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    SEPTEMBER 2, 2004
 
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Fall starts with arrival
of Temple’s largest class

Nearly 3,900 new freshmen bring their bags
and boxes, talent and ambition to campus

For incoming freshman Angela Stauffer, it was love at first sight. Ditto for freshman Greg Dixon.

Echoing the enthusiasm of their classmates — some 3,900 strong — both knew when they made their first visits to Temple’s Main Campus that they had found their school of choice.

“I saw [the campus] and I loved it! It was cool. And I like being in the city a lot,” said Stauffer, who grew up in Quarryville, Pa. (population: 10,000). A declared biochemistry major, she’s rethinking a pharmacy career and looking forward to exploring the career options that her major — and Temple — offer.

Dixon, a mechanical engineering major from western Pennsylvania and a walk-on to Temple’s football team, applied to “about 15 or 16 schools” and was accepted at nearly all of them.

“I am very happy I’m here,” said Dixon, who was accepted into the Honors Program. “I want to work hard and be successful, and everyone here is so willing to help you out — they want you to succeed.”

Temple’s freshman class — 200 students more than last year’s entering class — continues a six-year trend of increasing applications and dramatic enrollment growth.

“The number and academic credentials of the new freshmen and transfer students keeps steadily rising,” said Timm Rinehart, associate vice president for enrollment. “Since fall 1998, freshman applications have increased 93 percent and enrollment by 73 percent. And just as important, the rich multicultural and geographic diversity of our student body continues to increase.”

Nearly 500 of this year’s new freshmen come with high school GPAs of 3.8 to 4.0 and 800 have SATs of 1200 or better.

In addition to the incoming freshman class, some 2,700 new transfer students are entering Temple this fall.

“The University has been undergoing a significant transformation in teaching, research opportunities and the campus itself,” President David Adamany said. “More and more students are choosing to enroll at Temple for the world-class education it offers in a vibrant, diverse campus atmosphere.”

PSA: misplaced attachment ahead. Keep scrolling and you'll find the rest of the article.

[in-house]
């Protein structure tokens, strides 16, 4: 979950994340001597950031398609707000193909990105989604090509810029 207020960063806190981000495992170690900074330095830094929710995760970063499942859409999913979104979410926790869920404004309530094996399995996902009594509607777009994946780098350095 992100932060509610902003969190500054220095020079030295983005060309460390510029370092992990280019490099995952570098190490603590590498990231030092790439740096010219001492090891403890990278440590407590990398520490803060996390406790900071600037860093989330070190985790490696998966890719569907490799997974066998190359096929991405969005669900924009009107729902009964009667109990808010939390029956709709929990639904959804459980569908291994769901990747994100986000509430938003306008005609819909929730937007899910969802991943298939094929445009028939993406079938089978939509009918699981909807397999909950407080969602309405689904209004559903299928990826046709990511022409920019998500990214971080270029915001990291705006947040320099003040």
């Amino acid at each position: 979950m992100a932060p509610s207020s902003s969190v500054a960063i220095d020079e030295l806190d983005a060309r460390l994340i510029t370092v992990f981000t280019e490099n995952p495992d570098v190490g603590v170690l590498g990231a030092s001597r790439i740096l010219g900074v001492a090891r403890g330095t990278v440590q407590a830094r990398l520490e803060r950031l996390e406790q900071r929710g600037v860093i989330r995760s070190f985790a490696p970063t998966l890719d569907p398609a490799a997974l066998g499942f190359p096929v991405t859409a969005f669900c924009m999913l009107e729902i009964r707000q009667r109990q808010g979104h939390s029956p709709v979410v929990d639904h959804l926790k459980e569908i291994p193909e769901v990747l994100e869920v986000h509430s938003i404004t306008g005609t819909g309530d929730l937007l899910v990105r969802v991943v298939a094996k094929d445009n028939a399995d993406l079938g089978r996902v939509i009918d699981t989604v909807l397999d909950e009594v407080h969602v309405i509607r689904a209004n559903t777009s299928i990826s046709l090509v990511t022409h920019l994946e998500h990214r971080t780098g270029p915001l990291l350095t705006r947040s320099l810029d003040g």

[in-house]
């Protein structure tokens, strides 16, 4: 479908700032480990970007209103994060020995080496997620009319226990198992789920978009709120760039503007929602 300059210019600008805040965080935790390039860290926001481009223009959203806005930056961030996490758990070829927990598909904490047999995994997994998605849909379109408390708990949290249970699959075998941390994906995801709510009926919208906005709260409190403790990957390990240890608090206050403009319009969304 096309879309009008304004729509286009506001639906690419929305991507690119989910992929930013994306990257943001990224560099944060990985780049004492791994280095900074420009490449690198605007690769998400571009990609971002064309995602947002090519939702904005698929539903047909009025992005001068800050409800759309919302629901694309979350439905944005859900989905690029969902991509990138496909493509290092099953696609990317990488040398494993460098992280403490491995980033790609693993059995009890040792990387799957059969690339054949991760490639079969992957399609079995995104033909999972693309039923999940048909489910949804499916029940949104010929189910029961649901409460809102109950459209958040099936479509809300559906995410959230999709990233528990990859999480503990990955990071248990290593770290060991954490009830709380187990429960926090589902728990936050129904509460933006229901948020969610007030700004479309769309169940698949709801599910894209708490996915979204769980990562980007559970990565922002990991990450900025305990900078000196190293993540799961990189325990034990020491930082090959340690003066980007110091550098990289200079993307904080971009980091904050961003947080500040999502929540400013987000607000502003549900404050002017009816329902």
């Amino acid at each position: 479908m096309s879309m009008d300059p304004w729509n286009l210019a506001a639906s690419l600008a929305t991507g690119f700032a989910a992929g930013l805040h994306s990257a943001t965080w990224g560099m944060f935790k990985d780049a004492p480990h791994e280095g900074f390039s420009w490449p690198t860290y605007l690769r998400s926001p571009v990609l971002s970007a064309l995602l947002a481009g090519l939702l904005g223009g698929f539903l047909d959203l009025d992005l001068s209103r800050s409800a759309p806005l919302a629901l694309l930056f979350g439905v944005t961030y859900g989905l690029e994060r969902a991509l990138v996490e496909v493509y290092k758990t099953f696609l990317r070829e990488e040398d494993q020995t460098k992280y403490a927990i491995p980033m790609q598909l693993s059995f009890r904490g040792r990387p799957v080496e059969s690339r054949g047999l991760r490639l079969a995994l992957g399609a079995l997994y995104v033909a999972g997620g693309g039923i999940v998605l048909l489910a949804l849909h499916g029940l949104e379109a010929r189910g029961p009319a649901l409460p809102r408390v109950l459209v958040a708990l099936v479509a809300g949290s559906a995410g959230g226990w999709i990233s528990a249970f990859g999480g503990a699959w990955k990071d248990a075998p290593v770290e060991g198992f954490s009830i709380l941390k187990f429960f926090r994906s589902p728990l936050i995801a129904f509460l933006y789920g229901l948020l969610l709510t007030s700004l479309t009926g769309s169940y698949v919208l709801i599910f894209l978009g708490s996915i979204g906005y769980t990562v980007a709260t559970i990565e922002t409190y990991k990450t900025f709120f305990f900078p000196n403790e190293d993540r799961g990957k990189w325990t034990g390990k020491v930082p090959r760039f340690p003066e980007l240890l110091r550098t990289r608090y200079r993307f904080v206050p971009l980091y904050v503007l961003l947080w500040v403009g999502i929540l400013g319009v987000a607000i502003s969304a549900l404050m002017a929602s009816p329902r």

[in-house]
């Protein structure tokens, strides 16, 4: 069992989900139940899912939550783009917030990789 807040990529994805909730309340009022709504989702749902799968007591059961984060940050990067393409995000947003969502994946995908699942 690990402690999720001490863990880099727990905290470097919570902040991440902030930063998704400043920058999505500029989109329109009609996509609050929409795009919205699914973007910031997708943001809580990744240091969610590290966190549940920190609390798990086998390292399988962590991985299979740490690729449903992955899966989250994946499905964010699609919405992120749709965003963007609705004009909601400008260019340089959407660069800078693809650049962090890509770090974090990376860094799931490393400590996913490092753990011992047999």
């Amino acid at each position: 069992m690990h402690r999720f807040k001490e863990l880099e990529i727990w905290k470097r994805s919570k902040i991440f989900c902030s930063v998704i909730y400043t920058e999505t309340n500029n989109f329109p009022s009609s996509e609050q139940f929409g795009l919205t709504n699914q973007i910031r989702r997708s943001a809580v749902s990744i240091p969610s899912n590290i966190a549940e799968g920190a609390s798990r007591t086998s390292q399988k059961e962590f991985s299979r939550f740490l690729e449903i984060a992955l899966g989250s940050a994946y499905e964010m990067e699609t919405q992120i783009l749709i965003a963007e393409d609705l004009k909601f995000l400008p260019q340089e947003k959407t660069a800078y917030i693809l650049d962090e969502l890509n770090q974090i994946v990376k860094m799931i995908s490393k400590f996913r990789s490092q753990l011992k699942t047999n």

The University’s aggressive hiring of new faculty — along with six new deans hired in the past two years — underscores Temple’s commitment to significantly strengthening academic programs. Among the 55 new professors on board this fall are accomplished academics from such highly respected institutions as Princeton, Brown, UCLA, the University of Chicago, the University of Wisconsin and the University of California at Berkeley. Plans call for new faculty recruitment to continue, with officials anticipating a total of 170 new hires by this time next year. (See below and Page 2 for more on Temple’s faculty recruitment drive.)

“This is Temple’s time,” Provost Ira Schwartz said. “We are growing our faculty in strategic academic areas, hiring tenure-track professors who are bringing established reputations in their respective fields to Temple. Our students will reap the benefits of this exciting new educational environment.”

With a 3.86 high school GPA and an impressive 1440 on his SATs (a perfect 800 in math), academic quality was clearly a deciding factor for Sterling Kramer of Garwood, N.J., who chose Temple over Penn State and Stanford and is planning on a career in medicine.

And Temple remains affordable. With double-digit tuition increases making headlines nationwide, Temple has steadfastly held the line on tuition with a 6 percent increase for 2004-05.

Temple’s Class of 2008 also reflects the remarkable diversity that contributes to the campus’s cosmopolitan “real world” ambience, another drawing card for Temple students: 40 percent of entering freshmen self-report their ethnicity as other than white.

After graduating fifth out of 250 in her high school class, Jen Tuomisto of Sunbury, Pa., took a yearlong detour. As a Rotary International exchange student, she took French and theater classes in Belgium, and then traveled through Europe before returning to enroll in Temple’s theater program, turning down an acceptance from Syracuse.

“I love the atmosphere and how diverse it is here,” the aspiring film actress said. “As soon as I stepped onto campus, I said, ‘This is where I’m going.’”

Temple’s urban setting was also a draw, with its thriving cultural life and breadth of opportunity to pursue acting, she said. “And I love to volunteer and do something out in the community,” added Tuomisto, who founded a student organization at her high school that held food and clothing drives and helped build a local playground.

“For me, everything pointed to Temple.”

By Harriet Goodheart

 

 


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